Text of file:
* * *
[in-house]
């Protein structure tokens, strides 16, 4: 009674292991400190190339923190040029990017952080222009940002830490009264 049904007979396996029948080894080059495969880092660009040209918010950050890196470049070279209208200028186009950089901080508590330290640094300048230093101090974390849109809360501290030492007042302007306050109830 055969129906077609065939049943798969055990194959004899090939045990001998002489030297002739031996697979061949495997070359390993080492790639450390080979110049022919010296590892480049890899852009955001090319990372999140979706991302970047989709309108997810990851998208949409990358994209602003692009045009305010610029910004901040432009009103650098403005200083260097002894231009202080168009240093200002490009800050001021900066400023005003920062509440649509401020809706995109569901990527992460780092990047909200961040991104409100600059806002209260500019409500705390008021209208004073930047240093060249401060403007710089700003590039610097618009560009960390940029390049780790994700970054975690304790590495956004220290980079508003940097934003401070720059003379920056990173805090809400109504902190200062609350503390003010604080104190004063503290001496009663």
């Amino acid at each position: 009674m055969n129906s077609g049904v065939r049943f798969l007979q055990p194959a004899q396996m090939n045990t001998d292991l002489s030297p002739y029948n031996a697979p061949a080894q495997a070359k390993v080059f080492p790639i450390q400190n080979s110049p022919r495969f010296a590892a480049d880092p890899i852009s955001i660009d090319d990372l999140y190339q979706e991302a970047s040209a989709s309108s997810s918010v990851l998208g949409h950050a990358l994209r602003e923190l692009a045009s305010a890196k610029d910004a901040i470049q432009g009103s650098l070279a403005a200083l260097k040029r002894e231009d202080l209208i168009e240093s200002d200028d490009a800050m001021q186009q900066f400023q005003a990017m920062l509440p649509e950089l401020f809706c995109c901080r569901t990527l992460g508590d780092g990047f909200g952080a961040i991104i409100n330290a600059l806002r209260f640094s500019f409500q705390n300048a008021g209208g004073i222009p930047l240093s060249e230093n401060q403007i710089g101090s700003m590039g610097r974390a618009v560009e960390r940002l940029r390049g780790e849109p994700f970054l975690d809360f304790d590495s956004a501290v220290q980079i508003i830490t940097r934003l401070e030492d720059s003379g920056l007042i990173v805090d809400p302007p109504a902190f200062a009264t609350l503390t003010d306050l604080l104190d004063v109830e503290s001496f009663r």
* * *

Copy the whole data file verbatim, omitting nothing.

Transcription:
[in-house]
């Protein structure tokens, strides 16, 4: 009674292991400190190339923190040029990017952080222009940002830490009264 049904007979396996029948080894080059495969880092660009040209918010950050890196470049070279209208200028186009950089901080508590330290640094300048230093101090974390849109809360501290030492007042302007306050109830 055969129906077609065939049943798969055990194959004899090939045990001998002489030297002739031996697979061949495997070359390993080492790639450390080979110049022919010296590892480049890899852009955001090319990372999140979706991302970047989709309108997810990851998208949409990358994209602003692009045009305010610029910004901040432009009103650098403005200083260097002894231009202080168009240093200002490009800050001021900066400023005003920062509440649509401020809706995109569901990527992460780092990047909200961040991104409100600059806002209260500019409500705390008021209208004073930047240093060249401060403007710089700003590039610097618009560009960390940029390049780790994700970054975690304790590495956004220290980079508003940097934003401070720059003379920056990173805090809400109504902190200062609350503390003010604080104190004063503290001496009663």
């Amino acid at each position: 009674m055969n129906s077609g049904v065939r049943f798969l007979q055990p194959a004899q396996m090939n045990t001998d292991l002489s030297p002739y029948n031996a697979p061949a080894q495997a070359k390993v080059f080492p790639i450390q400190n080979s110049p022919r495969f010296a590892a480049d880092p890899i852009s955001i660009d090319d990372l999140y190339q979706e991302a970047s040209a989709s309108s997810s918010v990851l998208g949409h950050a990358l994209r602003e923190l692009a045009s305010a890196k610029d910004a901040i470049q432009g009103s650098l070279a403005a200083l260097k040029r002894e231009d202080l209208i168009e240093s200002d200028d490009a800050m001021q186009q900066f400023q005003a990017m920062l509440p649509e950089l401020f809706c995109c901080r569901t990527l992460g508590d780092g990047f909200g952080a961040i991104i409100n330290a600059l806002r209260f640094s500019f409500q705390n300048a008021g209208g004073i222009p930047l240093s060249e230093n401060q403007i710089g101090s700003m590039g610097r974390a618009v560009e960390r940002l940029r390049g780790e849109p994700f970054l975690d809360f304790d590495s956004a501290v220290q980079i508003i830490t940097r934003l401070e030492d720059s003379g920056l007042i990173v805090d809400p302007p109504a902190f200062a009264t609350l503390t003010d306050l604080l104190d004063v109830e503290s001496f009663r």